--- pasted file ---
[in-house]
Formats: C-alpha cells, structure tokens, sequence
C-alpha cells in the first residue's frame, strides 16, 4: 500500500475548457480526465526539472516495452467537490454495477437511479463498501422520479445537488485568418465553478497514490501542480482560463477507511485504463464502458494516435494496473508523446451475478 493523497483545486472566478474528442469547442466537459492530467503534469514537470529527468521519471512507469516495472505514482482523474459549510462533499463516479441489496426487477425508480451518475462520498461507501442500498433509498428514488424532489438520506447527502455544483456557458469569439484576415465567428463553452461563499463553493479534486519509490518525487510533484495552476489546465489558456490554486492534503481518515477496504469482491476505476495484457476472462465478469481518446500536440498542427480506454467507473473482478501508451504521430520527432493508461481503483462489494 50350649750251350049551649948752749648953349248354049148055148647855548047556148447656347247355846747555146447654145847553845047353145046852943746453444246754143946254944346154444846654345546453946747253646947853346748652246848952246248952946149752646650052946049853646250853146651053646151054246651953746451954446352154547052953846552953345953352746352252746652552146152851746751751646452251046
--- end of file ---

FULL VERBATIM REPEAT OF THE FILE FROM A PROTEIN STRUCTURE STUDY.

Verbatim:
[in-house]
Formats: C-alpha cells, structure tokens, sequence
C-alpha cells in the first residue's frame, strides 16, 4: 500500500475548457480526465526539472516495452467537490454495477437511479463498501422520479445537488485568418465553478497514490501542480482560463477507511485504463464502458494516435494496473508523446451475478 493523497483545486472566478474528442469547442466537459492530467503534469514537470529527468521519471512507469516495472505514482482523474459549510462533499463516479441489496426487477425508480451518475462520498461507501442500498433509498428514488424532489438520506447527502455544483456557458469569439484576415465567428463553452461563499463553493479534486519509490518525487510533484495552476489546465489558456490554486492534503481518515477496504469482491476505476495484457476472462465478469481518446500536440498542427480506454467507473473482478501508451504521430520527432493508461481503483462489494 50350649750251350049551649948752749648953349248354049148055148647855548047556148447656347247355846747555146447654145847553845047353145046852943746453444246754143946254944346154444846654345546453946747253646947853346748652246848952246248952946149752646650052946049853646250853146651053646151054246651953746451954446352154547052953846552953345953352746352252746652552146152851746751751646452251046